How To Handle Common Skin Dermatoses

Author(s): 
By James Q. Del Rosso, DO, FAOCD

Dermatoses of the lower extremities are fairly common.1 These conditions include infectious, inflammatory, vascular, neoplastic and traumatic dermatoses. Many dermatologic conditions (i.e. psoriasis, lichen planus) that exhibit the potential for widespread distribution can be prone to occur on the legs, ankles or feet in some patients. Other disorders characteristically involve the lower extremities. For example, dyshidrotic eczema and pitted keratolysis are examples of dermatoses that involve the plantar surface of the foot.
With this in mind, let’s take a closer look at these conditions and the appropriate treatment regimens for each.

Diagnosing And Managing Pitted Keratolysis
Pitted keratolysis is a superficial bacterial infection that involves the weightbearing regions of the plantar surface and usually affects both feet.2 You’ll find that young adults and children are most often affected by this condition.3 Several keratinase-producing bacteria (including Corynebacterium spp, Micrococcus sedentarius and Streptomyces spp) have been implicated.1,4

These patients often have a “soggy stratum corneum” caused by prolonged exposure of the feet to closed, moisture-impermeable shoes and sweaty socks. Superficial maceration and plantar hyperhidrosis are commonly associated features. Keep in mind that this disorder is often misdiagnosed and erroneously treated as tinea pedis.
Another plantar disorder associated with hyperhidrosis is symmetrical lividity. This entity, which predominantly affects young adult males, presents as sweaty or macerated anterior and posterior soles.1,5 Unlike pitted keratolysis, plantar symmetrical lividity demonstrates a macular, purplish-red livedo-like appearance. However, be aware that pitted keratolysis and symmetrical lividity may coexist in the same patient.5
Pitted keratolysis is asymptomatic, but is often associated with malodor. The clinical features are usually always diagnostic, presenting as multiple, shallow, round or oblong, punched out-appearing depressions. The etiologic bacterial organisms are not easily cultured using standard media, but you may be able to identify them in routinely stained, formalin-fixed histologic sections of shaved stratum corneum.2 Since the clinical features are so distinctive, laboratory diagnostic testing is not needed.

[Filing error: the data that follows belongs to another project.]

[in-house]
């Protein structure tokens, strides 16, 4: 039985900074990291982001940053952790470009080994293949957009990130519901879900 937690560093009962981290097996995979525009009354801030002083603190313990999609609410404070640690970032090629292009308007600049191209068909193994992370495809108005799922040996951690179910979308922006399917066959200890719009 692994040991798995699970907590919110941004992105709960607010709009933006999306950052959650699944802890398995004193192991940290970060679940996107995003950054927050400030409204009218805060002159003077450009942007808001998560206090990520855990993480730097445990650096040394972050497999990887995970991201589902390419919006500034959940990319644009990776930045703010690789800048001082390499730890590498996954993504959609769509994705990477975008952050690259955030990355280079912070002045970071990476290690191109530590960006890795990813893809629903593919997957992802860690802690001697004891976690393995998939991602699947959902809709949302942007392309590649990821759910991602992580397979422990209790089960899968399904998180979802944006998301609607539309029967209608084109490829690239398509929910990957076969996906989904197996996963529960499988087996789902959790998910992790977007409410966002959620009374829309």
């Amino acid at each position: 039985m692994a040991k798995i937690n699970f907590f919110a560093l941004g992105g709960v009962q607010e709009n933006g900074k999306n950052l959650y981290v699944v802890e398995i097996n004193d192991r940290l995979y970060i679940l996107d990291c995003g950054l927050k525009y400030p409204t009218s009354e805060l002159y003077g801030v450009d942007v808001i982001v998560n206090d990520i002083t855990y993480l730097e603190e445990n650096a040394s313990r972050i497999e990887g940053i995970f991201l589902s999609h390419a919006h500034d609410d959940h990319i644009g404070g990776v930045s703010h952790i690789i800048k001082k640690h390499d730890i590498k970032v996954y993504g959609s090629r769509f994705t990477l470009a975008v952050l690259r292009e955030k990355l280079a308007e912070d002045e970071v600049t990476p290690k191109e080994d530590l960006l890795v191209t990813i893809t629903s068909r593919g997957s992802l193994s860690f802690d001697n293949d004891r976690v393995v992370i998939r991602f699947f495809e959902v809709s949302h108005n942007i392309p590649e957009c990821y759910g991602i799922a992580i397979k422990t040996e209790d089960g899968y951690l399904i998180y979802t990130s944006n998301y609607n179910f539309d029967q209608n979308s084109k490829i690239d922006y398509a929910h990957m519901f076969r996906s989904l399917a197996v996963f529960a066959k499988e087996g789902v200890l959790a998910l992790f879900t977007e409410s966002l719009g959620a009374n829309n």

The primary goals of therapy for pitted keratolysis are: (1) promotion of dryness; (2) control of hyperhidrosis; (3) minimized exposure to occlusive footwear; (4) improved hygience; and (5) eradication of bacterial overgrowth.2,4
Nightly application of aluminum chloride 20% solution is very effective. The drying effect of topical aluminum chloride may be significant enough to warrant using an emollient in the morning to prevent symptomatic irritation, chafing and fissuring. Having patients apply topical clindamycin phosphate 1% or erythromycin 2% (solution or gel) twice a day until they achieve clearance is very effective.2-4 Alcohol-based formulations of benzoyl peroxide 6–10% can be used as a cleanser. The “leave on” gel is also effective.2 It is important to inform the patient that benzoyl peroxide, specifically when it is used with a “leave on” gel, may bleach color from fabric (i.e. colored socks).
For long-term control of underlying chronic hyperhidrosis, you may emphasize intermittent use of topical aluminum chloride 20% solution, usually one to three nights per week, or topical aluminum chloride 6.25% solution, which is applied more frequently (i.e. nightly, every other night) to maintain control of pedal sweating.